How Much God has Done – Message for Sunday June 23rd, 2019

How Much God has Done – Message for Sunday June 23rd, 2019
Pastor Megan Filer

Isaiah 65:1-9
Psalm 22:19-28
Galatians 3:23-29
Luke 8:26-39

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You can find the half sheet of resources mentioned in the sermon at bottom of this post.

How Much God has Done – Message for Sunday June 23rd, 2019 Manuscript

“There is no longer Jew or Greek, there is no longer slave or free, there is no longer male and female, for all of you are one in Christ Jesus.” These words from the apostle Paul have been used for centuries to show how God’s future looks different from the world we live in. Describing ways we divide ourselves as humans with distinctions and identities and titles, and how our baptism, our faith in Jesus calls us to be one together. Through Jesus we are all children of God.

Scholars, theologians, pastors, and people of faith for generations have used these verses to talk about other distinctions and differences too. I have heard this text used as a call for churches towards inclusion for all people.

Regardless of their ethnicity, economic status, gender identity, race, age, sexual orientation, physical or mental ability, any of the long list of distinctions that could separate us from one another.

These words from Galatians remind us, all who are baptized are children of God and one in Christ. No matter the differences.

I wonder though, if in our attempts to be inclusive and to welcome all people, in our attempts to all be one in Jesus, we sometimes lose part of each other’s stories. We gloss over our differences. We don’t always lift up our experiences, our distinctions, as gifts from God, and we don’t always do a good job of seeking out those who are different from us and are in need of welcome.

And sometimes we use these words from Galatians as the basis. We say these differences don’t exist in our “being made one” in Jesus so why should we pay attention to them now?

I’ve seen this sort of statement a lot around welcoming church communities.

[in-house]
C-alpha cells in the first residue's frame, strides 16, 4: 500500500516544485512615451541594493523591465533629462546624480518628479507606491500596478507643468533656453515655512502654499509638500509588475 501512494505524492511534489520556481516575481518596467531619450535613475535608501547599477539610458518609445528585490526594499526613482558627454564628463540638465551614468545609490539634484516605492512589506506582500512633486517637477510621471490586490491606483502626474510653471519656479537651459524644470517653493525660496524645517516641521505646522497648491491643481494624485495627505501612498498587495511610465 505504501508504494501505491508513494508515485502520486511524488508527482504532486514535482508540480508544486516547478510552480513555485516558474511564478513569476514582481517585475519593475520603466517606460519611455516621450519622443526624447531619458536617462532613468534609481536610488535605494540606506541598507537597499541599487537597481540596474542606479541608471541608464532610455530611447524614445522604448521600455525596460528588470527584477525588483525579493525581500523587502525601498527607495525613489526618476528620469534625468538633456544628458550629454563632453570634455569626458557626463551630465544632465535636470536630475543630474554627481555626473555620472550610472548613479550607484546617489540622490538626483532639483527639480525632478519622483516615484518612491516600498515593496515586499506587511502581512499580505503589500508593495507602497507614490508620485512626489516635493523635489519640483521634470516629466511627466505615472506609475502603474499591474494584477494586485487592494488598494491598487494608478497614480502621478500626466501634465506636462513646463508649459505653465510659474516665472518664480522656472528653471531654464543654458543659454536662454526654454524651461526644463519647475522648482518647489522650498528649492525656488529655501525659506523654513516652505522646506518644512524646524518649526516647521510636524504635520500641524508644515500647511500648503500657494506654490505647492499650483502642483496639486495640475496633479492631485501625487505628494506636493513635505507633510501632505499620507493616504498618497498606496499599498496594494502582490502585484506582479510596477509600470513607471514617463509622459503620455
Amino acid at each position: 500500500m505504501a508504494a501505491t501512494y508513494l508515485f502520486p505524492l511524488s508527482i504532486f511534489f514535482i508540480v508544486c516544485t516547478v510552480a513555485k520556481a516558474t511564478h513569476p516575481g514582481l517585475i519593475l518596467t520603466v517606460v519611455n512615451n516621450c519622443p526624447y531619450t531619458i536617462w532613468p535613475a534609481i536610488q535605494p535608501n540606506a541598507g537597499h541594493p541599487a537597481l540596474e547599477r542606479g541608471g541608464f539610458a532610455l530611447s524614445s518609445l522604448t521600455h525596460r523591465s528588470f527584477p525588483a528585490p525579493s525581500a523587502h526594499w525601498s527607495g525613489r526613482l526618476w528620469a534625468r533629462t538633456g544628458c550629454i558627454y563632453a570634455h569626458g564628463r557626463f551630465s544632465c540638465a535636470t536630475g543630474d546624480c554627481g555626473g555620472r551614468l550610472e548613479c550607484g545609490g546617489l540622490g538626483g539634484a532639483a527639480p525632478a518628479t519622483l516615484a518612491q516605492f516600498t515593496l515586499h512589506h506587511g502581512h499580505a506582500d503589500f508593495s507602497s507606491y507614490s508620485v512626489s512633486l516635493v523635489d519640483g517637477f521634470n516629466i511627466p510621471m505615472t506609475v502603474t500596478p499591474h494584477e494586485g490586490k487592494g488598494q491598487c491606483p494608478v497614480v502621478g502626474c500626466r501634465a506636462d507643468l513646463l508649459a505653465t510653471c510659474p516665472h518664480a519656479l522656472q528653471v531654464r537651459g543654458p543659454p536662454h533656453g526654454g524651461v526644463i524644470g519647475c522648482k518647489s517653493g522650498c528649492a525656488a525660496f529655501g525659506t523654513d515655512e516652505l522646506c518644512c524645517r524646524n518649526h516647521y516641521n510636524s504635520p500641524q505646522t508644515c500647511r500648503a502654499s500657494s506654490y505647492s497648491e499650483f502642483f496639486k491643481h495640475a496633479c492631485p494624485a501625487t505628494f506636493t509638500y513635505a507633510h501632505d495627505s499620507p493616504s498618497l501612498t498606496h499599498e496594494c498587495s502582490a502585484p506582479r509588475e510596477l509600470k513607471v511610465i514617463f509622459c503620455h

But it seems to me, that who we are does matter, especially to Jesus. Throughout Jesus’s life and ministry he shows examples of why the identity of those he meets matters. Throughout our Gospels, Jesus is encountering those who may have once been excluded because of human distinctions, and welcoming them in, not in spite of who they are, but because of who they are.

Our Gospel reading from Luke today is another one of those moments in Jesus’s ministry. Jesus travels to the land of the Gerasenes.

The Gerasene man who meets Jesus is a gentile, he’s possessed, living in the tombs with dead bodies, running naked in the wild, those in the neighboring city try to guard him, shackle him, and bind him. They don’t want this man anywhere near them.

And he just comes right up to Jesus as the boat makes shore. As Jesus steps out, he hears the man speak, and heals him. Between the time it takes for the whole pig thing and for the witnesses to spread the news to the city and country, by the time they come to see what has happened, not only is the Gerasene man in his right mind, but he’s fully clothed and sitting calmly at Jesus’s feet.

The people know his story. They know about his history, they know how he has been exiled and avoided. They know how little they want to be in relationship with him. And so, this discovery is scary. They see the man and in his wholeness, and they’re afraid.

And the man doesn’t really want to go back home where people know his whole self. He’d rather be with the one who healed him, with Jesus. Maybe he worried about awkward questions from those who aren’t sure how to interact with him now. Maybe he’s already preparing himself for misconceptions about his struggle. Maybe he’s worried that people will only see him as the outsider they tried to avoid and will just reject him again.

The Gerasene man begs Jesus to stay with him, but Jesus knows how important the man’s story is. Just like the stories of those Jesus has encountered throughout his ministry. This man too has a story to tell.

It’s not just a healing story, but a story filled with grace, with reconciliation, with a new wholeness in Jesus. Jesus says, “Return to your home, and declare how much God has done for you.”